1) Built a bathroom wall, including space for the bathroom pocket door, and put in the shower pan for my new shower enclosure (which I hate, but was one of the Compromises of Yesterday: there just isn’t anything else that is going to fit the space without being too heavy/too expensive. But I am already planning how I am going to rip it all out someday soon and put in something a little more custom.) Tiny bathroom is tiiiiiiiiny, and minimizing claustrophobia is going to be my great decorating challenge in there: wee baby pit bull is in there for scale.
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2) Drilled out the hole for the drain (which is no minor thing, as it involves drilling through the subfloor and trailer decking).
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3) Finished a whole lot of the electrical work. Here is the home of my future badass chandelier (I am considering making this and/or a teeny tiny non-obtrusive ceiling fan).

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[I feel like Jeff has to be a) Amish, b) on speed all the time or c) employing a secret band of minions he dismisses the minute he senses I’m going to show up, because otherwise I cannot fathom how he gets things done as quickly and as well as he does.]

Anyway, I had plans to paint more, but instead I spent an hour watching Jeff finish the electrical work: electricity is something where I have ZERO practical knowledge, outside the realm of like, a potato clock, and I really wanted to get a sense of how it all fit together. It turns out it’s not that terrible! The outlets are placed every six feet, and you run regular plastic-coated wire (the kind you see in spools at the hardware store) through the top and out the bottom. Then you just connect it through to the next outlet. If you’ve ever connected a stereo to speakers using speaker wire, it is weirdly quite a lot like that. Much more mundane, much less FLOWING RIVERS OF CURRENT-BASED DEATH.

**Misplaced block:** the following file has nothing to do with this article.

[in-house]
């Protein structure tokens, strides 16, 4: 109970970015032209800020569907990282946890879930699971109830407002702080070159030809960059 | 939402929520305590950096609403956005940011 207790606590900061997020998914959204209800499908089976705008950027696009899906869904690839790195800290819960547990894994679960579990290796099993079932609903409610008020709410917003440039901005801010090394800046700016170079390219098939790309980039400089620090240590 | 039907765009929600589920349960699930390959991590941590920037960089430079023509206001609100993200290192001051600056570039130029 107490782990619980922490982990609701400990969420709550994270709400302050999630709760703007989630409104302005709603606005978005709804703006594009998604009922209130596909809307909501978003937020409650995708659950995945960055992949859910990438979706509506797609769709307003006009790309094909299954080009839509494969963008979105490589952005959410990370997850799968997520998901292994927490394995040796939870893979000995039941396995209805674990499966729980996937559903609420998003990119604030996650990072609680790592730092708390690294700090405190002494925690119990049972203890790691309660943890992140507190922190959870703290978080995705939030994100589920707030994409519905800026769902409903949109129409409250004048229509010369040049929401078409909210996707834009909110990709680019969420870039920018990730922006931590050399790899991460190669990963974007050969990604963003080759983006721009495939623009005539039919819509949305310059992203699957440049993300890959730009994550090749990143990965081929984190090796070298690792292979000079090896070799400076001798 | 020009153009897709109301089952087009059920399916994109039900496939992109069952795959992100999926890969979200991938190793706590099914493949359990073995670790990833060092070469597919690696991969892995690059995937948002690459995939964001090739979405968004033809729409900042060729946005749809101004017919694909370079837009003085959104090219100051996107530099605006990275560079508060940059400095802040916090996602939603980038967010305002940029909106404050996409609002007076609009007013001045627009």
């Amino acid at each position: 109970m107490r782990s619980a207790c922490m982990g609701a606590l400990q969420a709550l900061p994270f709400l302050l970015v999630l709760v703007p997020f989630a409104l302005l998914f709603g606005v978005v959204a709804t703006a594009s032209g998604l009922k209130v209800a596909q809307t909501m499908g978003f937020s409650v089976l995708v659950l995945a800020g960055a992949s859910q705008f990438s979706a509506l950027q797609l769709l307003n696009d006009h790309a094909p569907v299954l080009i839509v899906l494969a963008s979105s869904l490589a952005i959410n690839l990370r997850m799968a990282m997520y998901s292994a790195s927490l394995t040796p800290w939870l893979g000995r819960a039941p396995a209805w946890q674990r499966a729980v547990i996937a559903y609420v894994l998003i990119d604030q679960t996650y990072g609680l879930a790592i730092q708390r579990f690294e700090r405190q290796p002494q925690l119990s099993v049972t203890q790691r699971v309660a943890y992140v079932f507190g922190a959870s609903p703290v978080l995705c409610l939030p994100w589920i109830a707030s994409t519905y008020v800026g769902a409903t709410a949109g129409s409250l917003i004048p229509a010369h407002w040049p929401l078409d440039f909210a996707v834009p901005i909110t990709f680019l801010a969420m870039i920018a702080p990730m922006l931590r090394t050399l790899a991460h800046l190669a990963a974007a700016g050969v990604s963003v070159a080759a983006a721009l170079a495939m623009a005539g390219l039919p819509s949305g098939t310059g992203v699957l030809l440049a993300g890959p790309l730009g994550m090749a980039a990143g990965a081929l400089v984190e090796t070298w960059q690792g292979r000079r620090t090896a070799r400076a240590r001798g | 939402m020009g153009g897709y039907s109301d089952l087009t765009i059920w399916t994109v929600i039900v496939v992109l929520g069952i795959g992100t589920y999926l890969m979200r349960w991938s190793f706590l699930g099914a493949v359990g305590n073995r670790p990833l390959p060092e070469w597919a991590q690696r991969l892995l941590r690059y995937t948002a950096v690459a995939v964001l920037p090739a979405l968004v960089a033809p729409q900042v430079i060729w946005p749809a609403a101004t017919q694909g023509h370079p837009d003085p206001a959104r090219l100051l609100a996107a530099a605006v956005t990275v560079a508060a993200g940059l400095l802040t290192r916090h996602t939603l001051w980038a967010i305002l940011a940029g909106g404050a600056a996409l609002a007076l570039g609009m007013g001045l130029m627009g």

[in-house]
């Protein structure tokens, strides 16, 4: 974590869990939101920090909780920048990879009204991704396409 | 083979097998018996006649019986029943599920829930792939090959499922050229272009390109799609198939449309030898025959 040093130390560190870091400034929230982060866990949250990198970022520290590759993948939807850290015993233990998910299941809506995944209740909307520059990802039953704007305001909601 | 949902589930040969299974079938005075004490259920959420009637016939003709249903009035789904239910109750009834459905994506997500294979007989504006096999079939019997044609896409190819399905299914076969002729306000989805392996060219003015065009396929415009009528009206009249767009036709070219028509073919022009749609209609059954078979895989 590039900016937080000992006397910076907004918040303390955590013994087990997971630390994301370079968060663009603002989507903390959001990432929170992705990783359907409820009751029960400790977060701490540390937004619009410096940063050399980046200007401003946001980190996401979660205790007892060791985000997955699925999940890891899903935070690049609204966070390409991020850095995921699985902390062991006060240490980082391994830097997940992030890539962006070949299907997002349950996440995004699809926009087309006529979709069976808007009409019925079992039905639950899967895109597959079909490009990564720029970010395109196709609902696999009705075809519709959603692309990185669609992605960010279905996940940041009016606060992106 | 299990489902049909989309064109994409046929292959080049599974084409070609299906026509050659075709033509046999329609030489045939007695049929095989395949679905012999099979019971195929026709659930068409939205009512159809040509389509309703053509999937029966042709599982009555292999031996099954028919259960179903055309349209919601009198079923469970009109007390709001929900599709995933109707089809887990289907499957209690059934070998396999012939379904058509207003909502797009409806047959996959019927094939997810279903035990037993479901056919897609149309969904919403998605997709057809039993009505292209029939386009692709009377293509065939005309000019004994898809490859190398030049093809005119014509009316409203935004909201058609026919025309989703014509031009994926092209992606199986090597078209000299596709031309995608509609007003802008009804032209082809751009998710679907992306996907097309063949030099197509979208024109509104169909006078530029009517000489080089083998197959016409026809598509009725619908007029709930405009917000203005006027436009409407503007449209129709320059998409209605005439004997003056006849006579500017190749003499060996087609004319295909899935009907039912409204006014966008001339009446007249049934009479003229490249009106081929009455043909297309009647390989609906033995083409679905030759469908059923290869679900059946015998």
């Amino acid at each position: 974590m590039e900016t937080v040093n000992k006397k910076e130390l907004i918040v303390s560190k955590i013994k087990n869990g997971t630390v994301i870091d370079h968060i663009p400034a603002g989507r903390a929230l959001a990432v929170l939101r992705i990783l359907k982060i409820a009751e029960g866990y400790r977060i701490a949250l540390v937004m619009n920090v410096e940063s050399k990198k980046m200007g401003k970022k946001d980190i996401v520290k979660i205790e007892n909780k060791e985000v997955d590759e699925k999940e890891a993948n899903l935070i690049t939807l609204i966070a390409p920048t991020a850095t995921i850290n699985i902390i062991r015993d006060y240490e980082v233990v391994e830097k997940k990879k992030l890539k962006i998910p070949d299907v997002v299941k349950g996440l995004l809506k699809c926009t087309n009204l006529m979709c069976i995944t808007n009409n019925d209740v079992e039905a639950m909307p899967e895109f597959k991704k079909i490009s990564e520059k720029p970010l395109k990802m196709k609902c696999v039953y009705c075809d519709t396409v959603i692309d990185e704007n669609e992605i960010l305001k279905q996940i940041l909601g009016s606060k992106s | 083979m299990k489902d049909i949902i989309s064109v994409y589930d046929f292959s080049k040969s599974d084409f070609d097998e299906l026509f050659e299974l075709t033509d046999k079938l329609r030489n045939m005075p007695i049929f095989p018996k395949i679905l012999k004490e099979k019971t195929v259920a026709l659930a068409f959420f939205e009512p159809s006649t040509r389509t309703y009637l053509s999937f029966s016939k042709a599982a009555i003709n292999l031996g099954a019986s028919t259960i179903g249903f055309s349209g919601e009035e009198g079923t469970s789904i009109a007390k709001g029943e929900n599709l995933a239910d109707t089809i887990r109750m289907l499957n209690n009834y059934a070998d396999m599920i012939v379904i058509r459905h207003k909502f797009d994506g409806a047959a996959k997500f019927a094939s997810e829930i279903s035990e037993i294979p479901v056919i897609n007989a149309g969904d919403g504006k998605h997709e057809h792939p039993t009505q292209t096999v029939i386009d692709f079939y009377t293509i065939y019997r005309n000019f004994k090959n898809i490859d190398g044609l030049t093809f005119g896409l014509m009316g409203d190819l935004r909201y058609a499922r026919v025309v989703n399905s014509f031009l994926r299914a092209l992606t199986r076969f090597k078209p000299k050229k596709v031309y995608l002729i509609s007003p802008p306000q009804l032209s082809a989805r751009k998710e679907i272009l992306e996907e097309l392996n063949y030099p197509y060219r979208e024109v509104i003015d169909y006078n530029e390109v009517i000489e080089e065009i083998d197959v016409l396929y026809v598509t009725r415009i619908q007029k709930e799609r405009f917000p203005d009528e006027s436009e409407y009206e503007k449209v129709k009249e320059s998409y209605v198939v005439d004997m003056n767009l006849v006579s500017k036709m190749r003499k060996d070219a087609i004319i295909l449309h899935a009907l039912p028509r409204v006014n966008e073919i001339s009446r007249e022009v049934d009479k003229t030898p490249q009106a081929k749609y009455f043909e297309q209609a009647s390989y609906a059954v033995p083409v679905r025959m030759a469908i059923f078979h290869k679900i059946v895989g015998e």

This wire, PS, is going to be on the outside of the shower enclosure. Just so you know.
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You do the same thing for the light switches and for the dedicated fridge outlet, and then all the coils of wire end up balled up together at the future site of a junction box/circuit breaker. They’ll all be connected in, and then voici: power! Also, here is a thing I didn’t know: you drill holes in your framing studs and run the wire through those holes so your wire isn’t randomly floating around in your walls and you’re not accidentally pounding nails into your electrical system when you hang up pictures. Fascinating! Sorry, people who are more seasoned with electrical work than I am (which is to say, at all). I know this is really elementary stuff: I just found it all totally weird and interesting.
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Then I went out and painted for a while. Bearing in mind that 1. this is not done yet and primed sections always look terrible on their own, 2. this is only a first coat in any case, 3. there is no trim on yet, which will make it look a lot more finished (all of the trim is sitting on the sawhorses in the front of the house, waiting to be painted high gloss white [which I also did today]) and 4. the color is actually a little darker than it shows up in the photos, here are some pictures of the houselet clad in Benjamin Moore Pewter